Trip Start Apr 02, 2006
24Trip End Sep 18, 2006
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Got my passport stamped in Havana even though the customs guy really didnt think it was a good idea. Had to be done though.
Took us about 20mins to be ripped off, we agreed a price of 20CUC to our accomodation for a cab, then watched the cab meter tick all the way up to 9.50CUC. Actually i think there was only one other time we got ripped off, when we went lookin for beer and got charged 1CUC when we shouldve been charged 6pesos (theres 24pesos in 1CUC) as it was the state produced 'beer' (it doesnt taste like beer). so all in all i dont think we did too badly.
Everyone is so friendly, partly because they have no money (and want some of yours) and partly because they have nothing better to do, but it's also so safe, you can walk around any time of day or night and even though there are always people hanging round everywhere (noone seems to have a job) wanting to show you something or giving you advice they'd never lay a finger on you
The food in Cuba is awful, they have chicken pork and rice on the whole, and when we ordered chicken and chips one day (come on, it was cheap), the last thing we expected was a huge piece of fried chciken and some CRISPS!!!
Cubans can really dance, salsa and reaggaetron mainly (reggaetron 'dancing' is a lot of fun) and there's music and dancing everywhere. Such a cool place and a real eye opener.The only dark side is that prostitution is rife, and tehre's such an obvious sex tourist trade here. Apparently most of the women (who are all so gorgeous) are for sale, we were in a bar on the first night till 4am and watched a girls dad pimp her out. apparently thats just how people get by here and if you do judge it by British standards then it really looks bad, but things are different here. you do feel sorry for them though.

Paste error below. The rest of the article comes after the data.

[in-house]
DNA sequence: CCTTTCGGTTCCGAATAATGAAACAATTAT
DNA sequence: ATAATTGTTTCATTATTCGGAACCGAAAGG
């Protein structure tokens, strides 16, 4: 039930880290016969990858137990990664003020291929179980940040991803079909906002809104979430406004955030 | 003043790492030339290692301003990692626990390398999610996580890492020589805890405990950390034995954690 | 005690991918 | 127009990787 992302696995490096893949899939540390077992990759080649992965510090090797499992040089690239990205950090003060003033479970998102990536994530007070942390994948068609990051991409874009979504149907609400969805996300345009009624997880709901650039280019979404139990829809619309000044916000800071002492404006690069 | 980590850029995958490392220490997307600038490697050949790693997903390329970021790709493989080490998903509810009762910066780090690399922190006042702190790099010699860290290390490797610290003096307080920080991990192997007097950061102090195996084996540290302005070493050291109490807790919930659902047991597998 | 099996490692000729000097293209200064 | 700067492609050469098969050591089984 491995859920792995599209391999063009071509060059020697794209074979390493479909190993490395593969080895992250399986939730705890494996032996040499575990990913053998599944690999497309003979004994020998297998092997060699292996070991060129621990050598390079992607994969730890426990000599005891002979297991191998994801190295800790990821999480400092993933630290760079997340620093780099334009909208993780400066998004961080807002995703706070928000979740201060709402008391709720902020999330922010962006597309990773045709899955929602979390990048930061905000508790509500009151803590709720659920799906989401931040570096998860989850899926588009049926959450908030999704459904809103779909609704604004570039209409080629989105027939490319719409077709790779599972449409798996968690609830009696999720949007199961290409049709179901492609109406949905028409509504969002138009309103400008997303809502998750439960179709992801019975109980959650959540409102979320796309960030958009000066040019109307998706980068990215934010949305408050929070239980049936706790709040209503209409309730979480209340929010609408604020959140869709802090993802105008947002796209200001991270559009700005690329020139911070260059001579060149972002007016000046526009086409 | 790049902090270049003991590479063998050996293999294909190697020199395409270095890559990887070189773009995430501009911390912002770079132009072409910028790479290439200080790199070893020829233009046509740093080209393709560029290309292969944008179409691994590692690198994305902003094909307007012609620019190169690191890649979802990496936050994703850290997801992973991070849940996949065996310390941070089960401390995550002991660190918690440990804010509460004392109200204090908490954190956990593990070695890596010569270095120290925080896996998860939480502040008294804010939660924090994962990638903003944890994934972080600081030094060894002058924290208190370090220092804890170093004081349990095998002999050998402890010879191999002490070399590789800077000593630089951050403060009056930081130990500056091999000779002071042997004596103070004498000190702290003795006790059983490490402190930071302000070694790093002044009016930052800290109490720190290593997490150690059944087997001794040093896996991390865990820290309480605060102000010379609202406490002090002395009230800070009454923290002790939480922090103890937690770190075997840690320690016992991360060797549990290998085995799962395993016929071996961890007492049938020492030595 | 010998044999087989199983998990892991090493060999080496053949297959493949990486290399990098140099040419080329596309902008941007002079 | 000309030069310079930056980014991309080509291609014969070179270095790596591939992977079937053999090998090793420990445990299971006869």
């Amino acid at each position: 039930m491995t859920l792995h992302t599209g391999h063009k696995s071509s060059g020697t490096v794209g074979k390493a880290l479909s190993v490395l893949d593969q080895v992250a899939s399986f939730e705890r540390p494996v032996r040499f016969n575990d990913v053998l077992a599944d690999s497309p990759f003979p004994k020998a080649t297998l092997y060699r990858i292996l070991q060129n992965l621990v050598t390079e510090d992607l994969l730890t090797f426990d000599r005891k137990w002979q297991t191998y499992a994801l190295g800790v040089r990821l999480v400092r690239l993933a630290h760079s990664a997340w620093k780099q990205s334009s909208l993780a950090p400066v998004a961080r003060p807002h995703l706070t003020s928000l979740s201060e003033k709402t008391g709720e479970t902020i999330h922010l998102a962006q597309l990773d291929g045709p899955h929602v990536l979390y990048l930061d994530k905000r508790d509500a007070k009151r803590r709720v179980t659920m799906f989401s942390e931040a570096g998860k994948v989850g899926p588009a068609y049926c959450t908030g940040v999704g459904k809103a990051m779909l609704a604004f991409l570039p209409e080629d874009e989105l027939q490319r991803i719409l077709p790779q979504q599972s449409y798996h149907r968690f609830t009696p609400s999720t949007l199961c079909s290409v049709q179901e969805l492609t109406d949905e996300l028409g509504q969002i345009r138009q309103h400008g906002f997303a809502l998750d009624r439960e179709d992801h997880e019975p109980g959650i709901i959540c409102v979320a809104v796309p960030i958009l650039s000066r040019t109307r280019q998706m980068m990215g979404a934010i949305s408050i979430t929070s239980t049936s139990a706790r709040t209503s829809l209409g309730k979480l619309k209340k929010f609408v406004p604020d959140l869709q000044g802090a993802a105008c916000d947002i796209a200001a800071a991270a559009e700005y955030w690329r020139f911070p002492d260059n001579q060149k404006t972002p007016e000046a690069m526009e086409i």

The embargo by America on Cuba means there is nothing here, only the very most basic necessities are available, but peopel still seeem happy, as their socialist regime means there is no homlessness, no need to beg, and the literacy rate is pretty much 100%. There's no business though, so no advertising, and no chain stores. all luxuries, like a can of lemonade for instance, are only availabloe i the tourist currency, CUC, whereas pesos will get you fruit, bread etc. There's no milk here either. What i wouldnt give for a bowl of cereal...